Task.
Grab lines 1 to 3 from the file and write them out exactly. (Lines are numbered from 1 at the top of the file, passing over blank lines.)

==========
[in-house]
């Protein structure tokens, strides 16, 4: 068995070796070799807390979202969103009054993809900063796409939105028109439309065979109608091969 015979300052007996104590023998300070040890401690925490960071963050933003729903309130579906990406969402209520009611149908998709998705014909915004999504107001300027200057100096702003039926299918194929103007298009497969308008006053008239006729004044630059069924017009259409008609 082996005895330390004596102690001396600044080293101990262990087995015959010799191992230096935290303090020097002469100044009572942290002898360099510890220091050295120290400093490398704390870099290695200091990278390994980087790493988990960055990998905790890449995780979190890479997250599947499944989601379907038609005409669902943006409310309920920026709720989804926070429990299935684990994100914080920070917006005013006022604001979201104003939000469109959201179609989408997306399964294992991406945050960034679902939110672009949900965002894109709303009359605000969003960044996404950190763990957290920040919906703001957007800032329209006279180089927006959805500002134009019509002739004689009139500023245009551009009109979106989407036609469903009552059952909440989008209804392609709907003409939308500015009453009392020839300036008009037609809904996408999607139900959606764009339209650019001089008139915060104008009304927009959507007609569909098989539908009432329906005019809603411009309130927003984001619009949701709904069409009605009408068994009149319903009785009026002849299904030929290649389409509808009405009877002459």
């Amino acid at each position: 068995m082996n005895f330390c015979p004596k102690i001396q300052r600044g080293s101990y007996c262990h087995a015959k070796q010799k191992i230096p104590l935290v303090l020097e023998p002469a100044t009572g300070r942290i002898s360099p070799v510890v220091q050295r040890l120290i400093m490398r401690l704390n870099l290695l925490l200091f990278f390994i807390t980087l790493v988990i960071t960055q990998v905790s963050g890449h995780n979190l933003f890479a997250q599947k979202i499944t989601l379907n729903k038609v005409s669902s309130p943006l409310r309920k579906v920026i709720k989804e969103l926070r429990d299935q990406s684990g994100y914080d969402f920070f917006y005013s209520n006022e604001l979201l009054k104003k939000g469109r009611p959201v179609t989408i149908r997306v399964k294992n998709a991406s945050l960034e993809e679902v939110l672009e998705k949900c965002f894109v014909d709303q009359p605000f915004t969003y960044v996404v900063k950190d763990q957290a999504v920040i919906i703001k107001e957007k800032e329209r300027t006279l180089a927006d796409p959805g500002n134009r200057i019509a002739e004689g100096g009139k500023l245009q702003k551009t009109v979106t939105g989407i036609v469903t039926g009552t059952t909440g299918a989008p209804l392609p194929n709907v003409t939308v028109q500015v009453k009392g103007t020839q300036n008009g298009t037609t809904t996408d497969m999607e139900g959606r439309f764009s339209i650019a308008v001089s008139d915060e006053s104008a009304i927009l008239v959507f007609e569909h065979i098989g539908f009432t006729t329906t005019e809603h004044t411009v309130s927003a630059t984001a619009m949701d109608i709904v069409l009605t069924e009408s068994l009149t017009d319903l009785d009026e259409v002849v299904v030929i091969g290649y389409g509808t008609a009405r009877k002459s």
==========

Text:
[in-house]
């Protein structure tokens, strides 16, 4: 068995070796070799807390979202969103009054993809900063796409939105028109439309065979109608091969 015979300052007996104590023998300070040890401690925490960071963050933003729903309130579906990406969402209520009611149908998709998705014909915004999504107001300027200057100096702003039926299918194929103007298009497969308008006053008239006729004044630059069924017009259409008609 082996005895330390004596102690001396600044080293101990262990087995015959010799191992230096935290303090020097002469100044009572942290002898360099510890220091050295120290400093490398704390870099290695200091990278390994980087790493988990960055990998905790890449995780979190890479997250599947499944989601379907038609005409669902943006409310309920920026709720989804926070429990299935684990994100914080920070917006005013006022604001979201104003939000469109959201179609989408997306399964294992991406945050960034679902939110672009949900965002894109709303009359605000969003960044996404950190763990957290920040919906703001957007800032329209006279180089927006959805500002134009019509002739004689009139500023245009551009009109979106989407036609469903009552059952909440989008209804392609709907003409939308500015009453009392020839300036008009037609809904996408999607139900959606764009339209650019001089008139915060104008009304927009959507007609569909098989539908009432329906005019809603411009309130927003984001619009949701709904069409009605009408068994009149319903009785009026002849299904030929290649389409509808009405009877002459």
């Amino acid at each position: 068995m082996n005895f330390c015979p004596k102690i001396q300052r600044g080293s101990y007996c262990h087995a015959k070796q010799k191992i230096p104590l935290v303090l020097e023998p002469a100044t009572g300070r942290i002898s360099p070799v510890v220091q050295r040890l120290i400093m490398r401690l704390n870099l290695l925490l200091f990278f390994i807390t980087l790493v988990i960071t960055q990998v905790s963050g890449h995780n979190l933003f890479a997250q599947k979202i499944t989601l379907n729903k038609v005409s669902s309130p943006l409310r309920k579906v920026i709720k989804e969103l926070r429990d299935q990406s684990g994100y914080d969402f920070f917006y005013s209520n006022e604001l979201l009054k104003k939000g469109r009611p959201v179609t989408i149908r997306v399964k294992n998709a991406s945050l960034e993809e679902v939110l672009e998705k949900c965002f894109v014909d709303q009359p605000f915004t969003y960044v996404v900063k950190d763990q957290a999504v920040i919906i703001k107001e957007k800032e329209r300027t006279l180089a927006d796409p959805g500002n134009r200057i019509a002739e004689g100096g009139k500023l245009q702003k551009t009109v979106t939105g989407i036609v469903t039926g009552t059952t909440g299918a989008p209804l392609p194929n709907v003409t939308v028109q500015v009453k009392g103007t020839q300036n008009g298009t037609t809904t996408d497969m999607e139900g959606r439309f764009s339209i650019a308008v001089s008139d915060e006053s104008a009304i927009l008239v959507f007609e569909h065979i098989g539908f009432t006729t329906t005019e809603h004044t411009v309130s927003a630059t984001a619009m949701d109608i709904v069409l009605t069924e009408s068994l009149t017009d319903l009785d009026e259409v002849v299904v030929i091969g290649y389409g509808t008609a009405r009877k002459s």